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Study finds breast cancer survival increases with early diagnosis and treatment 

October is Breast Cancer Awareness Month. According to a recent Cleveland Clinic study, breast cancer survival increases when treatment involving surgery, chemotherapy and radiation are completed within 38 weeks of the initial diagnosis. 

“Most of the original time to treatment studies were looking at individual aspects of care. So what was the time frame, time from diagnosis to treatment, what was the time between the different treatments, but we hadn’t found any studies that looked at what was the time from diagnosis to completion of all treatment,” said Debra Pratt, MD, breast specialist for Cleveland Clinic and lead author on the study.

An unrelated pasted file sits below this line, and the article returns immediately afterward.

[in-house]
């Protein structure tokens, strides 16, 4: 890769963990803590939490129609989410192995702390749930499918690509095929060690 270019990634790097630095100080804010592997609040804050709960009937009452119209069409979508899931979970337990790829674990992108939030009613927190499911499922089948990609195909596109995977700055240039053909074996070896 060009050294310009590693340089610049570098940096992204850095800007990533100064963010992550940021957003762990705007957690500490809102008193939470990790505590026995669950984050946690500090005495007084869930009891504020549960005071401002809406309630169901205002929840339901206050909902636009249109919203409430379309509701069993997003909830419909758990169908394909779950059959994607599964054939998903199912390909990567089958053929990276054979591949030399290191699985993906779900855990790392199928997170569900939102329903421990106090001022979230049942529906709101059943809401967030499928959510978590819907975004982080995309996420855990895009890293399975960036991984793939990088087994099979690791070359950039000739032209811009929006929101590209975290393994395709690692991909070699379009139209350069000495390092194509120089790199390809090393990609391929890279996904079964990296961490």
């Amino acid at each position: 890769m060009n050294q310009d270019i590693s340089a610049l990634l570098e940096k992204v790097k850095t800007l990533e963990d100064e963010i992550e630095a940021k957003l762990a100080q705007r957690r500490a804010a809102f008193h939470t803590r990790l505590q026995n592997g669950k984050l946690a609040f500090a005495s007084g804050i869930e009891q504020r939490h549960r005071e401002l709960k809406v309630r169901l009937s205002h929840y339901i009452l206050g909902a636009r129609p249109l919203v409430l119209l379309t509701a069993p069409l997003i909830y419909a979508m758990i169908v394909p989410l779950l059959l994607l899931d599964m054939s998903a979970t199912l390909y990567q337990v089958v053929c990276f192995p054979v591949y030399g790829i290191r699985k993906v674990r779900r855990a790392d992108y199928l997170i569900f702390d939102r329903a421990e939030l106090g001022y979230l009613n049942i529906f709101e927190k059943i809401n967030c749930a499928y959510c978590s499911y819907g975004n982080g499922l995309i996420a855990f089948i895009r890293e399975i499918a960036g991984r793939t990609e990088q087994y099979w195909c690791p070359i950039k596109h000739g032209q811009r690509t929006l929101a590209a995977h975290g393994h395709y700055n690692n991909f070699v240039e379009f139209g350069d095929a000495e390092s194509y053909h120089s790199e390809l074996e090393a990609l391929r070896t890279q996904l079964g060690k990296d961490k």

She said they looked at more than 28,000 breast cancer patients who had surgery, chemotherapy and radiation as part of their treatment. They discovered that if all three were completed in less than 38 weeks, there was a higher five-year survival rate. 

However, if treatment took longer than that, it did affect their survival. 

Dr. Pratt said this information builds on previous research noting poorer outcomes when there was a delay in starting treatment. It also emphasized the need to identify why treatment in some cases is delayed. 

“Another interesting aspect of that cut off was, that cut off was good for no matter what type of breast cancer you had, so if you had different receptor patterns of your breast cancer, it didn’t make any difference,” she said. “So we should not triage patients based on their different types of cancers because every patient can have an effect on their outcome if we’re taking too long.” 

Dr. Pratt said when it comes to detection, women should be regularly doing self breast exams at home. Mammograms are also recommended for women over the age of 40, regardless of if they have a family history of breast cancer.

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